When you want to move specific vehicles at your dealership, do you have a go-to mode? Customer discounts? SPIFFs?
A study completed this summer by researchers at Washington University in St. Louis and the University of British Columbia shows that commissions for sales representatives not only are a great motivator, but also provide a great opportunity for generating the most profits when applied strategically.
Increase commissions, or drop the price?
The study, “A Salesforce-Driven Model of Consumer Choice,” is one of the first to look at how commissions affect not just how much sales reps sell, but also which products are sold. It sheds light on how sales reps have the ability to sway consumers’ purchasing decisions, which changes the way that businesses – in this case, dealers – set up incentives.
Researchers used data from a large car dealership in Japan, combined with comprehensive and global literature research. U.S. dealership data can be difficult to obtain, they said, but they strongly believe that the study results apply to the U.S. and other markets.
One question the researchers set out to answer was Should businesses be using rebates, in terms of reduced prices, or should they be using commission-based approaches? With this particular dealer, data supported that increasing commissions as a way to sell off extra cars would be a better approach than dropping the price.
It also factored in times when reducing commissions was the profit-maker.
“If the product is selling really well, you might want to ask yourself: Is it selling well because of the push by the sales representatives? Or is it selling well because it’s really meeting customers’ needs very well and they’re just asking for the product?” says Raphael Thomadsen, Associate Professor of Marketing at Washington University in St. Louis and co-author of the report. “And if you think it’s the latter, then in those cases you want to reduce the commission.”
In another example, if the customer was just going to substitute a different car at the same dealership, then lowering commissions would be beneficial, since the dealer would reap profit anyway. If the customer was going to leave the dealership, and not substitute the product, then raising commissions was the strategy.
“You might not know on any one sale, but you might have a good idea if, for example, people who look at these certain cars end up buying any of your cars. Or do they end up switching to a competitor’s car?” Thomadsen adds. “Are [you] overpaying for the commission on this one vehicle that makes a lot of profit, if all that’s going to happen if they don’t buy this vehicle is that they’re going to buy another vehicle from you? One that also makes a similar profit margin?”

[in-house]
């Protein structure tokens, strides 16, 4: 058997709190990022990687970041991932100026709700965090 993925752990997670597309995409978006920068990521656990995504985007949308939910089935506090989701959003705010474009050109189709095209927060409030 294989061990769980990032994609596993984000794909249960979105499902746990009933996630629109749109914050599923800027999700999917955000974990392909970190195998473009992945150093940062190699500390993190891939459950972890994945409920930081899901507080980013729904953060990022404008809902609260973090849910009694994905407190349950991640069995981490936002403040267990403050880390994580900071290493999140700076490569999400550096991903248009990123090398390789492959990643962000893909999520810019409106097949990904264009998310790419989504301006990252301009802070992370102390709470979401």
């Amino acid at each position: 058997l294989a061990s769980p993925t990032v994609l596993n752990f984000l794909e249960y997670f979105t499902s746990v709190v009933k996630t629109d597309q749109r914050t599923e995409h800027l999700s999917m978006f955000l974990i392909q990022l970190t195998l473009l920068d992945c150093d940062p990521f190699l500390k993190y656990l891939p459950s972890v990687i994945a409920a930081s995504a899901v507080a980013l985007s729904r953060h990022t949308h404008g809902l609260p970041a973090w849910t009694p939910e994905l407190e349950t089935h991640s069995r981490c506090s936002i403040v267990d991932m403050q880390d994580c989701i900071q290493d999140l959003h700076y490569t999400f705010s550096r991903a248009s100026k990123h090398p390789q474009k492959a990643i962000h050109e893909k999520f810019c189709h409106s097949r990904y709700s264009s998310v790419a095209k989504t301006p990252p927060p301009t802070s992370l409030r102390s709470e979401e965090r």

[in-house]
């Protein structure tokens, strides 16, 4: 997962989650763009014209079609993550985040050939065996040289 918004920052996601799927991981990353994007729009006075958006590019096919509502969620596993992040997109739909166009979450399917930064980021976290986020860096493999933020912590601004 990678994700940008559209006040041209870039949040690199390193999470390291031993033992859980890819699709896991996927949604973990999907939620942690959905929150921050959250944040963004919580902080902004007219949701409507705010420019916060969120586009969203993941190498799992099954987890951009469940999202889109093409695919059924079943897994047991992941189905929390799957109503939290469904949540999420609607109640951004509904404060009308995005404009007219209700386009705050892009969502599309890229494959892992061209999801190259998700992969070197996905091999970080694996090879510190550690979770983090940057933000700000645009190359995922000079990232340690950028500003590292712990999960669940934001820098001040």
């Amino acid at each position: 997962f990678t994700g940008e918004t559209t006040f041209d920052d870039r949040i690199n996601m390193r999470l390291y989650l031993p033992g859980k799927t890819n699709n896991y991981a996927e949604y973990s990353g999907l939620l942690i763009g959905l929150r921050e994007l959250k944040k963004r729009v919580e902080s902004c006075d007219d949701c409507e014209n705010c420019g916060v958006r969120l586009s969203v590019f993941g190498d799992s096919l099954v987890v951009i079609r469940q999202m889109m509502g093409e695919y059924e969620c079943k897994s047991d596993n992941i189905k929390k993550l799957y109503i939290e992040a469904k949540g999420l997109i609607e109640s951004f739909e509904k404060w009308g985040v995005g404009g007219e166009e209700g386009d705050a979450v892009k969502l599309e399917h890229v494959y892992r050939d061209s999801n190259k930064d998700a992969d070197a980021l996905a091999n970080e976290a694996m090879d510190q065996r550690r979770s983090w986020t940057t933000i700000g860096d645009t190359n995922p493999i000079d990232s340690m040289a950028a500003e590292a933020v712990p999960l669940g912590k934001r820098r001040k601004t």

Holding onto your salespeople
Customer preferences, of course, always have to be carefully considered and factored in. Yes, you want to move a specific car, but only if it meets the customer’s needs.
Some customers can be matched to several different cars. The best salespeople are well educated on the features of all of the cars they sell, and can find a few cars that these customers will like, based on features.
Researchers found that sales reps who had been on the job for a while did better with commissions as incentives than those who were newer to the job.
“The sales representative can try to push certain cars,” says Thomadsen, “but at the end of the day, the sale that you got is going to be a combination of the customer’s preferences and how the sales representatives are incentivized.”
Although not the first time this type of commission-based research has been completed, it is the first time huge amounts of data calculations supported it.
“Our research showed us that not only do consumers have certain product preferences, but sales representatives and their incentivization through commissions has a powerful impact on sales performance,” the authors of the report say. “Our findings shed some light on how companies can strike the right balance to optimize sales.”
The study was backed by INFORMS, an international association for operations research and analytics professionals, and was published last month in its journal, Marketing Science.
What do you think? Have you tried increasing the commission on a certain product to move that product, rather than offering it at a discount to consumers? Write us at email@example.com.
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